Franklin Ellis.

History of Fayette County, Pennsylvania : with biographical sketches of many of its pioneers and prominent men online

. (page 106 of 193)
Online LibraryFranklin EllisHistory of Fayette County, Pennsylvania : with biographical sketches of many of its pioneers and prominent men → online text (page 106 of 193)
Font size
QR-code for this ebook

river its northwestern boundary. On its other sides
it is bounded by the township of Luzerne, from Dun-
lap's Creek to the river.

For a period of more than half a century prior to
the time whfen travel and traffic became diverted by
the opening of the railway lines in Western Pennsyl-
vania this town was a point of great comparative im-
portance as a place of manufacturing industries, of
flat-boat, keel-boat, and steamboat building, and as
(practically) the head of steamboat navigation on the
river. By reason of the lack of railway facilities,
for many years Bridgeport lost much of its relative
importance, but it is still one of the principal busi-
ness-points on the Monongahela, and the recent open-
ing (in the spring of 1881) of the Pittsburgh, Virginia
and Charleston Railroad line from Pittsburgh to West
Brownsville cannot fail to add materially to its pros-
perity. Its population by the United States census
of 1880 was 1134.

Within the territory now embraced in the limits of
the borough and township of Bridgeport the earliest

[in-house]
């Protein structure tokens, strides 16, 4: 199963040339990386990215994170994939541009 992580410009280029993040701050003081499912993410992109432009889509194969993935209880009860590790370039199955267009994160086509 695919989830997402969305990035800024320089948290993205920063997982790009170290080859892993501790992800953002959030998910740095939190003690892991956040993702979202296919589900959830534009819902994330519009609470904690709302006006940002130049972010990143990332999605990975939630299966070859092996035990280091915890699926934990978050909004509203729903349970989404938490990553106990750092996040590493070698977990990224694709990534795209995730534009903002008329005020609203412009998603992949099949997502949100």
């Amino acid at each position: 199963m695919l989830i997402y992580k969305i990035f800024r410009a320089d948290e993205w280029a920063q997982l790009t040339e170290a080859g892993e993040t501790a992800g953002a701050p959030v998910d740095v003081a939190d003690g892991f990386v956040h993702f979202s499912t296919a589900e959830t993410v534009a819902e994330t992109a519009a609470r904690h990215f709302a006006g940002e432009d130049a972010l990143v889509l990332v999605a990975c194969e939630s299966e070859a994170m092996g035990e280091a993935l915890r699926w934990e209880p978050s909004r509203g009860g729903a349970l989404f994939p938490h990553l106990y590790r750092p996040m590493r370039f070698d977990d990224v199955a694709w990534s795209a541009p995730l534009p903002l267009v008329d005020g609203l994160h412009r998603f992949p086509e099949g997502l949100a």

landholder of whom any account is found was Capt.
Lemuel Barrett, a native of Maryland, who, in 1763,
obtained "a military permit from the commandant
at Fort Pitt, for the purpose of cultivating lands
within the custom limits of the garrison then called
Fort Burd," the military work which had been built
four years earlier on the other side of Dunlap's
Creek. Jhe land embraced in this "military per-
mit" was the site of the town of Bridgeport, but no
patent covering it ever issued to Barrett, nor did
he ever hold any title to it under Pennsylvania war-
rant or Virginia certificate, his being merely a

"claim" which the later owner of the land thought it
expedient to purchase in order to secure an unques-
tioned title. In fact, there were other claims, result-
ing from the same class of military permits, which
adjoined and to some extent overlapped and con-
flicted with that of Barrett. These were chiefly
above and south of the present territory of Bridge-
port borough,' yet there was one, Angus McDonald,

ijU3taI)0Ve Bridireport, (

' says Judge Veecli, '

1763, iHMl ,, -..IIP ni. 1,1 ..,, ,1. In
LukeC.jihNS, .i.-wiilinig llii- liiii.l
cllnle the field cleared t-y im' \v
constructed by Cul. Bnrd'ti iiumi \
mouth of Delap'8 [Dunlap's] C
Michael Cresap, on the l:ith of ,

Martin'3 land," recently
K repps. Cresap's execui
Schooley, an old Brown.'i
lader. The adverse cla
County, Md.] and Williai

andl'h.i - .-1... ii .Mil

title seems |..l,,n.. 1 n.

They sold out to Kuherl
d the oldest permit (in 17f
I otiicial

"One Rohert Thurn seems also to have been a claimant of part .if the
land, hut Collins bought hiiu nut. This protracted controversy involved
many curious (juestiuiis, and called up many ancient recollecli.-us. No
doubt the visit to this localily of Mr. Deputy Sheriff Woods, of Bedfonl,
in 1771, was parcel of this controversy. Jlany of these early claims were
lost or foi-feited by neglect to settle tiie land according to law, and thus

low mark, aud often sold for trifling sums.

"These settlements by virtue of military permits began about this